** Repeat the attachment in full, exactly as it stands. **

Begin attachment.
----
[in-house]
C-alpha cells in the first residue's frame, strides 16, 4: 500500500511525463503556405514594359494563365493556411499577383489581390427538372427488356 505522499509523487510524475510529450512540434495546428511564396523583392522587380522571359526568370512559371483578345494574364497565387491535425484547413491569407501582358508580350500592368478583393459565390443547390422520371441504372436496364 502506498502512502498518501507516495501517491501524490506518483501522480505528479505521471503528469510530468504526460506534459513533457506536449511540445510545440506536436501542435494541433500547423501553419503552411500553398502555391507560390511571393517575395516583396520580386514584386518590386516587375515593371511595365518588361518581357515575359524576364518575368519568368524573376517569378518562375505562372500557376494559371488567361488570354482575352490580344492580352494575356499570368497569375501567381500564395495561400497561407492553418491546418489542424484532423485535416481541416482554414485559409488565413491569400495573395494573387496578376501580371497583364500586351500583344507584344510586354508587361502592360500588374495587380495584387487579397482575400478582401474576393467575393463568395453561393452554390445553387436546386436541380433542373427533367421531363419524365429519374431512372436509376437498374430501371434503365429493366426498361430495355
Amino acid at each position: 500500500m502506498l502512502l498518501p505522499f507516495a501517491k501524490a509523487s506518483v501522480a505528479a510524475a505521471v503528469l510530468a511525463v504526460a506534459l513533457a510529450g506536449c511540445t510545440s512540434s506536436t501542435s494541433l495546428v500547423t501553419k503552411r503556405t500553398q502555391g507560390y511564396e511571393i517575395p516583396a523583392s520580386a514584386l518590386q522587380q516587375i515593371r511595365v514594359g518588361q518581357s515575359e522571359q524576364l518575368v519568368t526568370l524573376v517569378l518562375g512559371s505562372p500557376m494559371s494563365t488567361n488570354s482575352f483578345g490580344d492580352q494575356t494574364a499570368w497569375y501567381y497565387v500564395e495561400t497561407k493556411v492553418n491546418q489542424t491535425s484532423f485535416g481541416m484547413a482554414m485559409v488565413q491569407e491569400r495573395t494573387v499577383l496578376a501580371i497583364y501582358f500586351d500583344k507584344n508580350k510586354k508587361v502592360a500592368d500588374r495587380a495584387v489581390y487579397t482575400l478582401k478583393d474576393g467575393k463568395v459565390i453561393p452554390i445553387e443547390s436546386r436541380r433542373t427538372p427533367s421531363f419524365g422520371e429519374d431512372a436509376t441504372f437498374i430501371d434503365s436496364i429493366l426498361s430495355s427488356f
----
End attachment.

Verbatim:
[in-house]
C-alpha cells in the first residue's frame, strides 16, 4: 500500500511525463503556405514594359494563365493556411499577383489581390427538372427488356 505522499509523487510524475510529450512540434495546428511564396523583392522587380522571359526568370512559371483578345494574364497565387491535425484547413491569407501582358508580350500592368478583393459565390443547390422520371441504372436496364 502506498502512502498518501507516495501517491501524490506518483501522480505528479505521471503528469510530468504526460506534459513533457506536449511540445510545440506536436501542435494541433500547423501553419503552411500553398502555391507560390511571393517575395516583396520580386514584386518590386516587375515593371511595365518588361518581357515575359524576364518575368519568368524573376517569378518562375505562372500557376494559371488567361488570354482575352490580344492580352494575356499570368497569375501567381500564395495561400497561407492553418491546418489542424484532423485535416481541416482554414485559409488565413491569400495573395494573387496578376501580371497583364500586351500583344507584344510586354508587361502592360500588374495587380495584387487579397482575400478582401474576393467575393463568395453561393452554390445553387436546386436541380433542373427533367421531363419524365429519374431512372436509376437498374430501371434503365429493366426498361430495355
Amino acid at each position: 500500500m502506498l502512502l498518501p505522499f507516495a501517491k501524490a509523487s506518483v501522480a505528479a510524475a505521471v503528469l510530468a511525463v504526460a506534459l513533457a510529450g506536449c511540445t510545440s512540434s506536436t501542435s494541433l495546428v500547423t501553419k503552411r503556405t500553398q502555391g507560390y511564396e511571393i517575395p516583396a523583392s520580386a514584386l518590386q522587380q516587375i515593371r511595365v514594359g518588361q518581357s515575359e522571359q524576364l518575368v519568368t526568370l524573376v517569378l518562375g512559371s505562372p500557376m494559371s494563365t488567361n488570354s482575352f483578345g490580344d492580352q494575356t494574364a499570368w497569375y501567381y497565387v500564395e495561400t497561407k493556411v492553418n491546418q489542424t491535425s484532423f485535416g481541416m484547413a482554414m485559409v488565413q491569407e491569400r495573395t494573387v499577383l496578376a501580371i497583364y501582358f500586351d500583344k507584344n508580350k510586354k508587361v502592360a500592368d500588374r495587380a495584387v489581390y487579397t482575400l478582401k478583393d474576393g467575393k463568395v459565390i453561393p452554390i445553387e443547390s436546386r436541380r433542373t427538372p427533367s421531363f419524365g422520371e429519374d431512372a436509376t441504372f437498374i430501371d434503365s436496364i429493366l426498361s430495355s427488356f